ADIB outsources helpdesk to improve user support

Abu Dhabi Islamic Bank (ADIB) has outsourced its IT helpdesk operations to Seven Seas.

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By  Matthew Southwell Published  December 31, 2003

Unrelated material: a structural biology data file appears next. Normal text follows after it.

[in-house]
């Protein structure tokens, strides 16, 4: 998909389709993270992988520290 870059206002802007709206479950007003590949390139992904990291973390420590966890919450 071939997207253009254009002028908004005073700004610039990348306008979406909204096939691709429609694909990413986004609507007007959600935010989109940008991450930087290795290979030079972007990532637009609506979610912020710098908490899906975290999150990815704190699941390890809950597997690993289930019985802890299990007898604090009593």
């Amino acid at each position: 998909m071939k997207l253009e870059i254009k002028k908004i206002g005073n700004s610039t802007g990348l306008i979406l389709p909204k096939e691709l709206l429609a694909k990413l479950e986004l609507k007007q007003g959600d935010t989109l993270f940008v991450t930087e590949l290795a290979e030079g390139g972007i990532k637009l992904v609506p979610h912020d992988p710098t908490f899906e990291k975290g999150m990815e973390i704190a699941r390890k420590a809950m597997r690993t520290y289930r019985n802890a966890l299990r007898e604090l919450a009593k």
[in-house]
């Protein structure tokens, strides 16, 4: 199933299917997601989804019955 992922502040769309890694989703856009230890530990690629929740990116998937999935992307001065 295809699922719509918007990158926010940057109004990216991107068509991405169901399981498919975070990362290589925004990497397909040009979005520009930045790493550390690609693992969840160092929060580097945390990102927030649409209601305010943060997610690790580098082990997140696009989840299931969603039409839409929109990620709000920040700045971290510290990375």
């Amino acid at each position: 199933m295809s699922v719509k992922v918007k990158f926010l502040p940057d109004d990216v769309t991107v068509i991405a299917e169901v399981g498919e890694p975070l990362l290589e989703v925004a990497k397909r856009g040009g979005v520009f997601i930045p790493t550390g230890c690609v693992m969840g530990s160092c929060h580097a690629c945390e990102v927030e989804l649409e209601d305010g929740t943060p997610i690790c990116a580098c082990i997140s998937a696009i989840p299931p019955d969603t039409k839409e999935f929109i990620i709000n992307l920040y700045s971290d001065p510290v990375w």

Abu Dhabi Islamic Bank (ADIB) has outsourced its IT helpdesk operations to Seven Seas in an attempt to reduce costs and improve end user support. The two year, US$100,000 plus deal will also allow the finance house to focus the efforts of its technology team on initiatives that add value to the bank. The onsite outsourced IT helpdesk is manned by one Seven Seas helpdesk agent and two technical support staff. It replaces ADIB’s existing set up, which consisted of non-technical staff who logged calls and passed them onto the bank’s technology team. This was not only an inefficient use of resources, but it also delivered low end user satisfaction. “We had none technical staff manning the helpdesk and they passed the calls onto the technical staff,” confirms MSMK Rahman, manager of quality assurance & control in ADIB’s IT department. “However, this was not particularly effective because when a user calls for help, they normally want help and don’t want to speak to a non-technical user and wait. The turn around time of this set up was longer and this is why we wanted technical staff on the desk,” he explains. Rather than create a more IT literate helpdesk from its own resources, ADIB opted to outsource the job so its technology team could perform their administrative functions without being interrupted, or spend time adding value to the bank’s IT infrastructure. “We have only a few technical staff who have day-to-day jobs managing the bank’s IT infrastructure. We did not want them to have to cater to the routine helpdesk jobs, which is why we outsourced the function,” says Rahman. As outsourcing within the banking sector remains rare, ADIB’s technology team focused on two key areas when pitching the solution to the bank’s decision makers — the nature of the task it was looking to hand to a third party and the business benefits it would provide. “Two main things persuaded the senior management, firstly, that we were only looking to outsource routine jobs so there was no need to utilise our expert people and secondly that it gave us an opportunity to develop our own people,” says Rahman. “The bank is looking to develop people, so moving the existing staff off the helpdesk and replacing them with others from Seven Seas gave us the opportunity to develop those employees. Those people have now been used in the IT department and another has gone into financial services,” he continues. The Seven Seas team arrived at ADIB on October 18 and had replaced the bank’s inhouse team by November 15. The outsourced helpdesk is being run in accordance with Information Technology Infrastructure Library (ITIL) best practices to ensure the bank’s business users get the quality of service they require. “As IT moves into service delivery rather than the traditional technology infrastructure, users want the best of everything, whether it be their cables, hardware and software,” says Rahman. “Support is part of that, so [adherence to] ITIL standards ensures our users have the best support possible,” he explains. The helpdesk uses HP’s OpenViewService Desk software to facilitate end user support. It allows the team to drill down into the bank’s information systems and identify where a user’s problem stems from. Furthermore, the solution logs calls, tracks the action taken and monitors how quickly the support staff turn problems around, which in turn allows ADIB to keep tabs on the outsourced team’s performance. “HP OpenView is very flexible and this means we can work how we want. It also allows us to track the requests, which will allow us to see the problems and the utilisation at the end of the month,” Rahman confirms. Although the reports generated by OpenView were still being analysed at the time of going to press, it appears as if the outsourced helpdesk is already delivering a number of benefits to the bank. For instance, it has removed the costs associated with ADIB employees on the helpdesk and already given the inhouse technology team more time to focus on value add projects. “Although we are still analysing the new helpdesk’s performance in terms of the number of call outs handled and the turn around time, we have found it effective so far and the users have expressed their satisfaction,” says Rahman. To ensure that ADIB continues to reap the benefits of its outsourcing deal, the bank has hammered out a comprehensive service level agreement with Seven Seas that covers everything from staff location to finance and the help desk’s performance. Moving forward, ADIB is examining its technology processes and practices to see if there are other routine tasks it can hand over to a third party and reduce its operating expenditure further. As Rahman says, “the bank is growing so we need more and more people. But, as outsourcing is a growing trend in the market, we now have options.”

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